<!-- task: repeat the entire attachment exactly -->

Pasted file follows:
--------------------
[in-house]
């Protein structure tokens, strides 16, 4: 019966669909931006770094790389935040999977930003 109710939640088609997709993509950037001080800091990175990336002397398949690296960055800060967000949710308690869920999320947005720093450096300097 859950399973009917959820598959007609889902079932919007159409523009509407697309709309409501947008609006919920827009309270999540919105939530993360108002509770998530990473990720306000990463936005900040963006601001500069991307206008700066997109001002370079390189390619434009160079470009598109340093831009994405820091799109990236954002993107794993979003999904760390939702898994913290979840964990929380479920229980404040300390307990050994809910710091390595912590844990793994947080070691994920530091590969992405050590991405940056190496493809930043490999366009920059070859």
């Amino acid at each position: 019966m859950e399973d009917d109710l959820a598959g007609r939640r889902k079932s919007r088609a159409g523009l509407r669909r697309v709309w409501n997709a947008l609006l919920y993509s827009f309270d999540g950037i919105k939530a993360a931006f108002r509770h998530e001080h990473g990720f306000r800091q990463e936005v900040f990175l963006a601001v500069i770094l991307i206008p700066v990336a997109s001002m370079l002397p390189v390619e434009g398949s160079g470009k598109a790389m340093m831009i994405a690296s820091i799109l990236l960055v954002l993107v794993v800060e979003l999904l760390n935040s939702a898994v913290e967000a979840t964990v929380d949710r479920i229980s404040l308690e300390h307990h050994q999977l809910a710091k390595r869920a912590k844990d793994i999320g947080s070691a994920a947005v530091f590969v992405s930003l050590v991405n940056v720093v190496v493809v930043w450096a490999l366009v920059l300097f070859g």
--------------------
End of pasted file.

[in-house]
């Protein structure tokens, strides 16, 4: 019966669909931006770094790389935040999977930003 109710939640088609997709993509950037001080800091990175990336002397398949690296960055800060967000949710308690869920999320947005720093450096300097 859950399973009917959820598959007609889902079932919007159409523009509407697309709309409501947008609006919920827009309270999540919105939530993360108002509770998530990473990720306000990463936005900040963006601001500069991307206008700066997109001002370079390189390619434009160079470009598109340093831009994405820091799109990236954002993107794993979003999904760390939702898994913290979840964990929380479920229980404040300390307990050994809910710091390595912590844990793994947080070691994920530091590969992405050590991405940056190496493809930043490999366009920059070859």
């Amino acid at each position: 019966m859950e399973d009917d109710l959820a598959g007609r939640r889902k079932s919007r088609a159409g523009l509407r669909r697309v709309w409501n997709a947008l609006l919920y993509s827009f309270d999540g950037i919105k939530a993360a931006f108002r509770h998530e001080h990473g990720f306000r800091q990463e936005v900040f990175l963006a601001v500069i770094l991307i206008p700066v990336a997109s001002m370079l002397p390189v390619e434009g398949s160079g470009k598109a790389m340093m831009i994405a690296s820091i799109l990236l960055v954002l993107v794993v800060e979003l999904l760390n935040s939702a898994v913290e967000a979840t964990v929380d949710r479920i229980s404040l308690e300390h307990h050994q999977l809910a710091k390595r869920a912590k844990d793994i999320g947080s070691a994920a947005v530091f590969v992405s930003l050590v991405n940056v720093v190496v493809v930043w450096a490999l366009v920059l300097f070859g």